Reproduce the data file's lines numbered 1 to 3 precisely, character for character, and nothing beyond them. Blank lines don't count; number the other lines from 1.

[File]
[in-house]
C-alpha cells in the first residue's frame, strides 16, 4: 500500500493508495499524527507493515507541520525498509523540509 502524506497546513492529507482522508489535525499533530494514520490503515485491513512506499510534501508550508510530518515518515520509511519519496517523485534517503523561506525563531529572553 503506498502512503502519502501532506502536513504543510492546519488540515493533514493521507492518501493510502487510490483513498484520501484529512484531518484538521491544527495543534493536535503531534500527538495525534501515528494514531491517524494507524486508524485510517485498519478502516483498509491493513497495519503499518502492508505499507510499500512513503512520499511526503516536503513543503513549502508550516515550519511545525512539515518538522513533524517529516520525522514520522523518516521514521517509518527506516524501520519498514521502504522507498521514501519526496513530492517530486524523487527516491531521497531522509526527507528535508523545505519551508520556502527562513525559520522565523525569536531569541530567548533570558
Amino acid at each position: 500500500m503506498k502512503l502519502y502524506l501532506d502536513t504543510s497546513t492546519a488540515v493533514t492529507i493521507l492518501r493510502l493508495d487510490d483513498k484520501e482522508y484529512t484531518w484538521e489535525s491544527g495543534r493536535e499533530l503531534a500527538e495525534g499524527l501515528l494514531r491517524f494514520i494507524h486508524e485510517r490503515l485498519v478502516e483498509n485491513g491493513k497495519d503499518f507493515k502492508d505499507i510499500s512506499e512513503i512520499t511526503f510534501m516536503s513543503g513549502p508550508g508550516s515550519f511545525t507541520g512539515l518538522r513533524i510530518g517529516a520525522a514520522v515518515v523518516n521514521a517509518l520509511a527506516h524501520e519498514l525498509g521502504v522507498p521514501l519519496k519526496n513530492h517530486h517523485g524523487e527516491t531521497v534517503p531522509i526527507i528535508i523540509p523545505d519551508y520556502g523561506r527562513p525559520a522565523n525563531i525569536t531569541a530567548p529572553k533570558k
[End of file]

[in-house]
C-alpha cells in the first residue's frame, strides 16, 4: 500500500493508495499524527507493515507541520525498509523540509 502524506497546513492529507482522508489535525499533530494514520490503515485491513512506499510534501508550508510530518515518515520509511519519496517523485534517503523561506525563531529572553 503506498502512503502519502501532506502536513504543510492546519488540515493533514493521507492518501493510502487510490483513498484520501484529512484531518484538521491544527495543534493536535503531534500527538495525534501515528494514531491517524494507524486508524485510517485498519478502516483498509491493513497495519503499518502492508505499507510499500512513503512520499511526503516536503513543503513549502508550516515550519511545525512539515518538522513533524517529516520525522514520522523518516521514521517509518527506516524501520519498514521502504522507498521514501519526496513530492517530486524523487527516491531521497531522509526527507528535508523545505519551508520556502527562513525559520522565523525569536531569541530567548533570558
Amino acid at each position: 500500500m503506498k502512503l502519502y502524506l501532506d502536513t504543510s497546513t492546519a488540515v493533514t492529507i493521507l492518501r493510502l493508495d487510490d483513498k484520501e482522508y484529512t484531518w484538521e489535525s491544527g495543534r493536535e499533530l503531534a500527538e495525534g499524527l501515528l494514531r491517524f494514520i494507524h486508524e485510517r490503515l485498519v478502516e483498509n485491513g491493513k497495519d503499518f507493515k502492508d505499507i510499500s512506499e512513503i512520499t511526503f510534501m516536503s513543503g513549502p508550508g508550516s515550519f511545525t507541520g512539515l518538522r513533524i510530518g517529516a520525522a514520522v515518515v523518516n521514521a517509518l520509511a527506516h524501520e519498514l525498509g521502504v522507498p521514501l519519496k519526496n513530492h517530486h517523485g524523487e527516491t531521497v534517503p531522509i526527507i528535508i523540509p523545505d519551508y520556502g523561506r527562513p525559520a522565523n525563531i525569536t531569541a530567548p529572553k533570558k